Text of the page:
• Speculation, through market manipulation, sucks the oxygen out of our markets and builds a level of distrust that could, once again, as it did in prior speculative cycles, lead traders and investors to abandon our markets
  • The SEC has the power and should move before it is too late

Speculation has been in our markets from the dawn of time. Nothing new there. But manipulative practices ruin our markets – and the options markets have become the straw that stirs the drink of today's speculative activity.

My solution to all of this is the implementation of a small financial transaction tax and for the elimination of near term (weekly) options.

As to those that believe in "caveat emptor" and laissez faire, I say the role of our capital markets is not to look the other way when markets are being manipulated, which builds distrust and alienates market participants.

Rather, the role of our capital markets is to raise and build capital – which helps provide industry with the money to hire and build, not to treacherously speculate by a small group of manipulators.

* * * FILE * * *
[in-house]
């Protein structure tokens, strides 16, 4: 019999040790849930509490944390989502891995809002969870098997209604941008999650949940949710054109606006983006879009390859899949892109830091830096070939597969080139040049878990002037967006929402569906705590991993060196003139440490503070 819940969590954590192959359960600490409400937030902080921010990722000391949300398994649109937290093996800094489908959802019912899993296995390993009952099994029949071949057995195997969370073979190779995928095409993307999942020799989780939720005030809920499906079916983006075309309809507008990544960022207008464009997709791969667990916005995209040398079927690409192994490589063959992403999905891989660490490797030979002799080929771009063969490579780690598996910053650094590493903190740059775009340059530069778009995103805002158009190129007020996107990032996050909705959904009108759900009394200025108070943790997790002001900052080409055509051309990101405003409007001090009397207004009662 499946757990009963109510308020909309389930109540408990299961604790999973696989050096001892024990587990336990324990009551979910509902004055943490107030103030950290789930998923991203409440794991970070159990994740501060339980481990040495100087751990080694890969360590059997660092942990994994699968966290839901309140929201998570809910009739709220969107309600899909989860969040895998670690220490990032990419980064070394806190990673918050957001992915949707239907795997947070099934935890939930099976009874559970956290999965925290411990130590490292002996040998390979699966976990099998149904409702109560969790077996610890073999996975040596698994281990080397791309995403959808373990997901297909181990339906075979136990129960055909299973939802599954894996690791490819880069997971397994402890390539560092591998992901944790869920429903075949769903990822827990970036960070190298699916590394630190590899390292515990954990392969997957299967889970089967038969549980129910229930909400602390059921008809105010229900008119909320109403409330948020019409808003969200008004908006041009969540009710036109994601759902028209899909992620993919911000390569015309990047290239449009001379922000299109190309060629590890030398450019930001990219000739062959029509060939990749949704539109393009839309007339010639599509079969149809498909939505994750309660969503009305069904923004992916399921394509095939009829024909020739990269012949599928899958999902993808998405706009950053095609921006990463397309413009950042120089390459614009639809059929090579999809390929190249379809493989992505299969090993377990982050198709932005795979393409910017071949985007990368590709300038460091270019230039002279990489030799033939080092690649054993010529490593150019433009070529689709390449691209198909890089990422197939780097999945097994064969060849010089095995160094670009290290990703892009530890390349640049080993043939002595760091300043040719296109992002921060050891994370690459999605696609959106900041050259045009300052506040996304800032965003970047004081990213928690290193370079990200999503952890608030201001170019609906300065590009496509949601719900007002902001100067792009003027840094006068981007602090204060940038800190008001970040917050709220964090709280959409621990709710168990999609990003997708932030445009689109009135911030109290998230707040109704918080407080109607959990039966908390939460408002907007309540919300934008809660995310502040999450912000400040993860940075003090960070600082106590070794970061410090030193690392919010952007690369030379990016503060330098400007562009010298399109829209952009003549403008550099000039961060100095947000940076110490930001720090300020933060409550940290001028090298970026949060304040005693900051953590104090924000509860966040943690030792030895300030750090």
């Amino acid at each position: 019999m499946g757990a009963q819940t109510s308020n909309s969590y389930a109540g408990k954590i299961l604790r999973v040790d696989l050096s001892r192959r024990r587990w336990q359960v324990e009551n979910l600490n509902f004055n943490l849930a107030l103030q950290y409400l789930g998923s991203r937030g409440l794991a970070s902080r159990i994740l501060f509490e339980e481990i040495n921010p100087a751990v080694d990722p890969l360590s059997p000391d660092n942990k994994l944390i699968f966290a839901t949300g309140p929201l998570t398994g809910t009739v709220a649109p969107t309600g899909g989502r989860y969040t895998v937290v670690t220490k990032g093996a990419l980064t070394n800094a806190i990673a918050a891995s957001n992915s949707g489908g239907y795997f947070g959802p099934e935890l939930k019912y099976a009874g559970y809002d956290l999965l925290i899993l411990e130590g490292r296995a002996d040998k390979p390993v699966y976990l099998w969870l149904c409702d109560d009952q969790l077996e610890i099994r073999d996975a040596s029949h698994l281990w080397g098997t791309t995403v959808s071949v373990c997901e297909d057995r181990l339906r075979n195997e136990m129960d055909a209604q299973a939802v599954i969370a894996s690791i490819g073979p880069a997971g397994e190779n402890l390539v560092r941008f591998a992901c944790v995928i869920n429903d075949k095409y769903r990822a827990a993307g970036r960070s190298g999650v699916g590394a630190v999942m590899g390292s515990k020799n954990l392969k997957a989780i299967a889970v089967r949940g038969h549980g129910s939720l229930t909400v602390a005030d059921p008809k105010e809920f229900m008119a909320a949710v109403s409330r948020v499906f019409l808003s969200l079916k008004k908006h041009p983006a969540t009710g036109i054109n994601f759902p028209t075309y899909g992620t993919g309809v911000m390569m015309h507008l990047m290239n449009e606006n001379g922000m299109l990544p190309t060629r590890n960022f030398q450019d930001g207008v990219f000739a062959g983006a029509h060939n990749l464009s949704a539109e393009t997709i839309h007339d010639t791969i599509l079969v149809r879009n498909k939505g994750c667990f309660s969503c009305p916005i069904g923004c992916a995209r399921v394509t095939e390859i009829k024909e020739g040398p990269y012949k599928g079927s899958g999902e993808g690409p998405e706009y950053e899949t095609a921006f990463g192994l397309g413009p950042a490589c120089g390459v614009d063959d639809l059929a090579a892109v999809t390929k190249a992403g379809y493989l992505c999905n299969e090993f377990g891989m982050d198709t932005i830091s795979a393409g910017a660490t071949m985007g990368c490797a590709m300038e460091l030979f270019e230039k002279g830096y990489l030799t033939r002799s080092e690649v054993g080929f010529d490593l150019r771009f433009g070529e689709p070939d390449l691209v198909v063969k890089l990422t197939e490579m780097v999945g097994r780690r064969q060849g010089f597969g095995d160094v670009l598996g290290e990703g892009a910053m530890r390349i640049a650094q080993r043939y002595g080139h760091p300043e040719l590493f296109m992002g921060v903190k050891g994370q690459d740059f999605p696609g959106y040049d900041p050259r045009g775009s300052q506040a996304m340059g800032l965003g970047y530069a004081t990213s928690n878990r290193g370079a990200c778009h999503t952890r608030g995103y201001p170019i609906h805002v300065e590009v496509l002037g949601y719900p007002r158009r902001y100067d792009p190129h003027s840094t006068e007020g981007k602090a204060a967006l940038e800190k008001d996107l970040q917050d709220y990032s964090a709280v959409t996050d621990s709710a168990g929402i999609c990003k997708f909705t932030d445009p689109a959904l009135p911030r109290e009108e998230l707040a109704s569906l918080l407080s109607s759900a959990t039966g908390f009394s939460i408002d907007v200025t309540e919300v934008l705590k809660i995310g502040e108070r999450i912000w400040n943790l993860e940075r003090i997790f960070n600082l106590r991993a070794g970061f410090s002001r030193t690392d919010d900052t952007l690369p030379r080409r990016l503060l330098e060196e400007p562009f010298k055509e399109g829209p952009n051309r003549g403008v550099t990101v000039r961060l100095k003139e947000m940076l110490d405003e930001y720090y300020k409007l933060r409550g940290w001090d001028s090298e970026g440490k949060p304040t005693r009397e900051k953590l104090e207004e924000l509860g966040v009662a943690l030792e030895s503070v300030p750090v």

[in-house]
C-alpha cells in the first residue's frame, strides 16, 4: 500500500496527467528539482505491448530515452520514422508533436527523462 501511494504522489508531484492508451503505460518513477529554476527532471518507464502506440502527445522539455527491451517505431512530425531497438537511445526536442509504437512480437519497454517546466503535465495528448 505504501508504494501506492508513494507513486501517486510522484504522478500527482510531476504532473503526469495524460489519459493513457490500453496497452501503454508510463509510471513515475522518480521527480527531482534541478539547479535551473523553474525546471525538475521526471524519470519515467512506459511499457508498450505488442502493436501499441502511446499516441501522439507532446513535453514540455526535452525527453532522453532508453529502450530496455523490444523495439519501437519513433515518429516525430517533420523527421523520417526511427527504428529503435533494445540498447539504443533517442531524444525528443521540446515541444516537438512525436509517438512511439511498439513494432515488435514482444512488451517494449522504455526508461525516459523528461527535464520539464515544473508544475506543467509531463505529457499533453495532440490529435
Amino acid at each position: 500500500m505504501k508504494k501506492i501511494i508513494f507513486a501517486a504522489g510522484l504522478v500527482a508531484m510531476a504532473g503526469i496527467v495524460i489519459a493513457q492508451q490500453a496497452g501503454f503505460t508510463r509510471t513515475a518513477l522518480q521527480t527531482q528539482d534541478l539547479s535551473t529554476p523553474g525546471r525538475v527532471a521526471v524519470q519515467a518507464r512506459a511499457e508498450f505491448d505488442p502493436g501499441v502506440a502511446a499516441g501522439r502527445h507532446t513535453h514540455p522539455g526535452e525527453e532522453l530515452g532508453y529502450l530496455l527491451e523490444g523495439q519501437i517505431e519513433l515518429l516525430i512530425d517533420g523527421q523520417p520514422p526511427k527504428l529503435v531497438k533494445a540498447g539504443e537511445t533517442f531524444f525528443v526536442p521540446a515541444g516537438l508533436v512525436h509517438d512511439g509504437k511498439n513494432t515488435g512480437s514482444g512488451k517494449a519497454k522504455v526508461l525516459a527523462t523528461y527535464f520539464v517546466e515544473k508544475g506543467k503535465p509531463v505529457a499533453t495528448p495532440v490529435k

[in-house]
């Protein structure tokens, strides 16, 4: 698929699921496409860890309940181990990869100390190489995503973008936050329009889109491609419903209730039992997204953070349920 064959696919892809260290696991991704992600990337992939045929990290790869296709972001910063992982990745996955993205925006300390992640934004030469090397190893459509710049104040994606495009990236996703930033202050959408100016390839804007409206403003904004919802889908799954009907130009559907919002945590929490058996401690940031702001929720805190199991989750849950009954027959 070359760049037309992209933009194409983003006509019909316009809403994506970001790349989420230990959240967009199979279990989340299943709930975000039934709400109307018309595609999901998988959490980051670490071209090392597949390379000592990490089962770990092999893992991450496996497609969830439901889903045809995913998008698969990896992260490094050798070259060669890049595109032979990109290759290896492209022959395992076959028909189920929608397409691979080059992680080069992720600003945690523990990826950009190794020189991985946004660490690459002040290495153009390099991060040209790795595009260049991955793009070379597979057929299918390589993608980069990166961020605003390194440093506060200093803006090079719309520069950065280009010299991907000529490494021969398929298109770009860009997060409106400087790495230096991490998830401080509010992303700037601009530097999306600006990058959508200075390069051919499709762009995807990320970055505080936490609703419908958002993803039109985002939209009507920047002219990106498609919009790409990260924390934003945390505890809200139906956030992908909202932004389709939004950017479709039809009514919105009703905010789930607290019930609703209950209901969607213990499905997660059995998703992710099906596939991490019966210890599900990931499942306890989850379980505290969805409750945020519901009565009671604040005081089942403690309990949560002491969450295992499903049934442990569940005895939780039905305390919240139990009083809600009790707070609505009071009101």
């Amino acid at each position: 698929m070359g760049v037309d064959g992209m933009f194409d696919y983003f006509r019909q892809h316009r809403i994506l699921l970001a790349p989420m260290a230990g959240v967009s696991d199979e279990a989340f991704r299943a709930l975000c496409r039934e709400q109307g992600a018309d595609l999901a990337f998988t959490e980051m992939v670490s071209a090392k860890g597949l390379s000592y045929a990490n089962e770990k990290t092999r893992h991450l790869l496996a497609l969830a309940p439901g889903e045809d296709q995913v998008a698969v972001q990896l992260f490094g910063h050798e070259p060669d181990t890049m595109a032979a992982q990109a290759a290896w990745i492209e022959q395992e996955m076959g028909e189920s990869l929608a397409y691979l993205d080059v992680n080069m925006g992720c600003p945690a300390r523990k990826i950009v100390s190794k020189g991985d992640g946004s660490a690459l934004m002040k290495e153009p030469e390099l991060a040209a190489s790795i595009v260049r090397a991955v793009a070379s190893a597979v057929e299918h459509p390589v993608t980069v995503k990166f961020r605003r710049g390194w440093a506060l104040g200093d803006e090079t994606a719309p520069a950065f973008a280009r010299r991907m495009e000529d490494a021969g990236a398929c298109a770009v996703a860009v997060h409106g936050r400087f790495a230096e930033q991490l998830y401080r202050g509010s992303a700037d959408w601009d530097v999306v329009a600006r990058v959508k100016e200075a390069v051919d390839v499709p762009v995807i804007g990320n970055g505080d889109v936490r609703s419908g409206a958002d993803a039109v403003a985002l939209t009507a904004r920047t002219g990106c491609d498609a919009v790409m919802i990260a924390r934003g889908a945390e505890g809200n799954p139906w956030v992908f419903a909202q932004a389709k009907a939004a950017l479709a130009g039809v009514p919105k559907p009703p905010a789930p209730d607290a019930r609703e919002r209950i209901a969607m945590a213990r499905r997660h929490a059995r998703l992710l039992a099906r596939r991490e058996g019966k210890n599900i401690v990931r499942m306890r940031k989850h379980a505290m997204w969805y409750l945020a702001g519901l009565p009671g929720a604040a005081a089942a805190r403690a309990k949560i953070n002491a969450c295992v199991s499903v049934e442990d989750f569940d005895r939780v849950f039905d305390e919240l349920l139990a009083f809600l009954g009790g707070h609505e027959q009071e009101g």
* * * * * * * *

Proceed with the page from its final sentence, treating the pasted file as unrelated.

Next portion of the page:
A financial transaction tax would serve to not only dent the manipulation and speculative activity in stocks like in GameStop, Koss, and the other shiny objects du jour but it would also produce a more fair and orderly market.

Importantly, this would improve the confidence of a fair and level playing field to most investors and traders. It would keep them in the game and not out of the game.

I suspect that the probabilities of a modest financial transaction tax are higher than the consensus expects.

In addition to the above recommendations, several other changes should be made:

  • We need instant clearing of trades to avoid more brokerage capital shortfalls and other problems.
  • Brokers and regulators should more strenuously enforce borrow and locate rules before a short position is put on.
  • The reporting of short disclosures should be the same, and as transparent, as reporting long disclosures.

Here are some of Charlie Munger's comments about this yesterday at the Daily Journal (DJCO) annual meeting:

It's really stupid to have a culture which encourages as much gambling in stocks by people who have the mindset of racetrack bettors. And of course it's going to create trouble, as it did...